Unlocking your iPhone is finally going to be legal in the U.S. | Cult of Mac

    Today the U.S. House of Representatives unanimously passed a bill that lets customers legally unlock their cell phones and switch carriers. The same bill was passed in the Senate last week, and now President Obama is expected to sign it into law. The process of unlocking a phone to take it to another carrier in the U.S. has been a convoluted and questionably illegal one. The “Unlocking Consumer Choice and Wireless Competition Act” is designed to make the process easier for those looking to take phones to a different service provider. But there’s an important caveat. The bill won’t permit you to unlock your phone mid-contract and take it from, for example, AT&T to Verizon. The goal is to restore “he Library of Congress’s former exemption so that consumers may unlock their phones after their contracts have expired.” (Emphasis added.) That’s right, legal unlocking is only being applied to situations where the life of a carrier contract has been fulfilled and you own the phone outright. A decision by the U.S. Copyright Office in 2012 made it so you to have to ask your carrier’s permission to get your phone unlocked after your contract was up. If this new bill is made into law, the same exemption could be applied to a broader set of devices, including tablets.

Apple debuts iTunes Pass in Japan, allows Passbook-based iTunes credit refills at Apple Stores.

itunes pass

Apple today has launched an interesting new service for iTunes Store, App Store, and iBookstore users in Japan with iPhones and iPod touches. The new service, called iTunes Pass (no, not thatiTunes Pass), allows users to go to an Apple Store in Japan, purchase credit in-store for the iTunes Store, App Store, and iBookstore, and have that money immediately applied to the Apple ID account instead of needing to receive a gift card and enter a redemption code…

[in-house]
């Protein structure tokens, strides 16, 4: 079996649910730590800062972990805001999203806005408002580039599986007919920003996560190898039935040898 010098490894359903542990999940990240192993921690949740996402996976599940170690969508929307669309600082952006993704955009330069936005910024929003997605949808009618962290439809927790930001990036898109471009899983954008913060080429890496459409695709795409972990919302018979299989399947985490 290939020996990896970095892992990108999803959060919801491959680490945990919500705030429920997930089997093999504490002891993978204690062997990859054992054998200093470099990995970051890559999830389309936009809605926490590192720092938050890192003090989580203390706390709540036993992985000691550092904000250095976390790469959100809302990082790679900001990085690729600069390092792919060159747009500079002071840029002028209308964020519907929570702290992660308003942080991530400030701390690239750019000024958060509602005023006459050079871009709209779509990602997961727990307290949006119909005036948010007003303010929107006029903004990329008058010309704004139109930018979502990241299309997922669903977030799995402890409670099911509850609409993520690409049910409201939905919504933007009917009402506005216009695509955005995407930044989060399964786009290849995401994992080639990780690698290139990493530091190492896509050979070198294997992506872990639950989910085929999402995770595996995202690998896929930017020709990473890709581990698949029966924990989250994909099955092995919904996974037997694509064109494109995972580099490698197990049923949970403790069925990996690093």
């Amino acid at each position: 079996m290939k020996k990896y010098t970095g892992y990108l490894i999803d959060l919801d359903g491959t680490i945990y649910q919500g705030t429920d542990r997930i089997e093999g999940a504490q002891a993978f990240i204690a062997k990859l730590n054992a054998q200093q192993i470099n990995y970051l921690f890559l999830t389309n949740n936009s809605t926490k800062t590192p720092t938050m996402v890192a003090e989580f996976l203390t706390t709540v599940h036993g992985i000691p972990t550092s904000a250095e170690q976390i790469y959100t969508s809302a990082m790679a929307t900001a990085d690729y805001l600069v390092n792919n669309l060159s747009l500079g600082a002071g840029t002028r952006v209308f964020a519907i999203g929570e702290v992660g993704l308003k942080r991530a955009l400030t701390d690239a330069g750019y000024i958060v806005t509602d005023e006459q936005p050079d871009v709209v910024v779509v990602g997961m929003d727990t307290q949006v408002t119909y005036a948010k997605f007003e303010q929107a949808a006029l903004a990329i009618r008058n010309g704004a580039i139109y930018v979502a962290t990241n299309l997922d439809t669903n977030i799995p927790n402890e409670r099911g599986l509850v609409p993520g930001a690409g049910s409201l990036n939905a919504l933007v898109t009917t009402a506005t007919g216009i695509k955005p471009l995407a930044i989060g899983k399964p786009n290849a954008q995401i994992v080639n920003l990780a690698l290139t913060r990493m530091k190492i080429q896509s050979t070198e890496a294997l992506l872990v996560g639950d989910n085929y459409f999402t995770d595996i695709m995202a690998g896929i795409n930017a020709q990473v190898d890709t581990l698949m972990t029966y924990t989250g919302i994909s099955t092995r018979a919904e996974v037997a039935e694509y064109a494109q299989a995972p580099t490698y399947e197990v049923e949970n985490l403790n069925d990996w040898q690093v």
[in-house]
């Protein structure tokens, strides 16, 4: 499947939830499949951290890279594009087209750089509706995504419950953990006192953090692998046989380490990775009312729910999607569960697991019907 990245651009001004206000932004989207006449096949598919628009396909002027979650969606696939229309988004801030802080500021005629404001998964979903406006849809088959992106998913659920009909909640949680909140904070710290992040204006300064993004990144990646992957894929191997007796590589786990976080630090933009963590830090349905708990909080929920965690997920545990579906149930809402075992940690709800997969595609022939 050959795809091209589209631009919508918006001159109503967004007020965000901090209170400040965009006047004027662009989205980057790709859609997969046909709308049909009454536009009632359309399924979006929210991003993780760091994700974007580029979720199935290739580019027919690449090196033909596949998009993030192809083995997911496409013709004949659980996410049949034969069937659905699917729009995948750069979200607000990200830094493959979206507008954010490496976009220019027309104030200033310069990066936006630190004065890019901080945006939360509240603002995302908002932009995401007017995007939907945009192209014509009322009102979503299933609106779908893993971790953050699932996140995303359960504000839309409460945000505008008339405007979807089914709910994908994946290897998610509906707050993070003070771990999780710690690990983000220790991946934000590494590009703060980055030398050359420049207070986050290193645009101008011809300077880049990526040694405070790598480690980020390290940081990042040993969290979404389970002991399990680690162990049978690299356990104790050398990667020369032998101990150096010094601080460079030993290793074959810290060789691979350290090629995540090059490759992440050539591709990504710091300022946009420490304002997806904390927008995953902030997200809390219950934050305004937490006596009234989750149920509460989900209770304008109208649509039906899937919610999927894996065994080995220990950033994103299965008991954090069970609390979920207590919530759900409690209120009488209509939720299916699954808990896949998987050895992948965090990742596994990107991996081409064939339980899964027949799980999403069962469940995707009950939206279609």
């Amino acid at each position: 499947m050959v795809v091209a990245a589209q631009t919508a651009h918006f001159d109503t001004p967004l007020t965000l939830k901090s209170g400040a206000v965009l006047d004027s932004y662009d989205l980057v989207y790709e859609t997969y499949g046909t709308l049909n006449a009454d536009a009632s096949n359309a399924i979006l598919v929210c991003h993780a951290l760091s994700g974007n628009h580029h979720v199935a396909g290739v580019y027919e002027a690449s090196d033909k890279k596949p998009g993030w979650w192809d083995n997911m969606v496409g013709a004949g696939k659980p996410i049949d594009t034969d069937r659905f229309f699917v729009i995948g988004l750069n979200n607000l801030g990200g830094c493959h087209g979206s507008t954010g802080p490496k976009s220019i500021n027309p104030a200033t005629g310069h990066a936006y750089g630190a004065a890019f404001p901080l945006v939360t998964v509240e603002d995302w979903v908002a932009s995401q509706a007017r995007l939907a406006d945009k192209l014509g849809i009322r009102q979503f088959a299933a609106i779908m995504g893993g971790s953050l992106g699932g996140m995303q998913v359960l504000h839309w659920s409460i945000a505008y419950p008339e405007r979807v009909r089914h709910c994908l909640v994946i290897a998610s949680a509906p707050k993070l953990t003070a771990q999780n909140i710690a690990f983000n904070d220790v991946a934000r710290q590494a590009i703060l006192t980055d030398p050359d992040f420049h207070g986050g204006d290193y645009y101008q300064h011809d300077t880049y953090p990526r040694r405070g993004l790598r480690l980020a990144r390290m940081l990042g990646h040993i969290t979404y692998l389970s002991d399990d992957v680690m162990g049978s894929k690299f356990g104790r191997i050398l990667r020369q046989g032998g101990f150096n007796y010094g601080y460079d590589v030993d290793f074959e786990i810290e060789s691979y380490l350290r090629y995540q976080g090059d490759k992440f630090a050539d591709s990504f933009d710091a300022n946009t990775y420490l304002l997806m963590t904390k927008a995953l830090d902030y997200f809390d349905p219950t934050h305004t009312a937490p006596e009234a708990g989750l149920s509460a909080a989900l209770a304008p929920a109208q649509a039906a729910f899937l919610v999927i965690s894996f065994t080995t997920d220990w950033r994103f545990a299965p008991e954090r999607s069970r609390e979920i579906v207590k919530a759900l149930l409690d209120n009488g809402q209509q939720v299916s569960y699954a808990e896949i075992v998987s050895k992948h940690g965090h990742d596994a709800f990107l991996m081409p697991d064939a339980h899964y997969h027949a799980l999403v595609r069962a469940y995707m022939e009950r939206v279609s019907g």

To substitute for a physical gift card, iTunes Pass installs a new pass inside of the iOS Passbook application. The Apple Store employee can scan the pass in order to immediately apply the credit to the Apple account. Users can install the iTunes Pass feature in Passbook on the main screen in the iPhone iTunes Store app. Apple previously opened up the ability for Apple Store gift cards to be stored in Passbook as well as WWDC tickets for its developer conference and iTunes Festival tickets for its free concert series. Here’s Apple’s description of the service, machine translated from Japanese into English:

Use the iTunes Pass, you can now deposit directly to the account of the App Store or iTunes Store you. Go to the iTunes Store in the iOS device you have, if you tap “Use iTunes Card / Code” button and scroll down, you can get the iTunes Pass. 3 Please tell specialist that then, the Apple Store near you, you want to deposit into account. When you open the iTunes Pass from the Passbook, specialists will scan it, and accepts the payment. Balance is updated on the fly, available immediately.

This move by Apple is significant in multiple ways, including for paper conservation and the future of mobile payments. The ability for Apple to add iTunes credit to user accounts via a quick scan of a Passbook pass will likely reduce the amount of physical materials needed to produce gift cards. Second, this feature could be a hint at Apple’s mobile payments plan. Sources previously told usthat Apple is readying an iTunes-based mobile payments service that would integrate with Touch ID and Passbook. Apple Stores rolling out the ability to apply credits to iTunes accounts could be the first practice run for such functionality.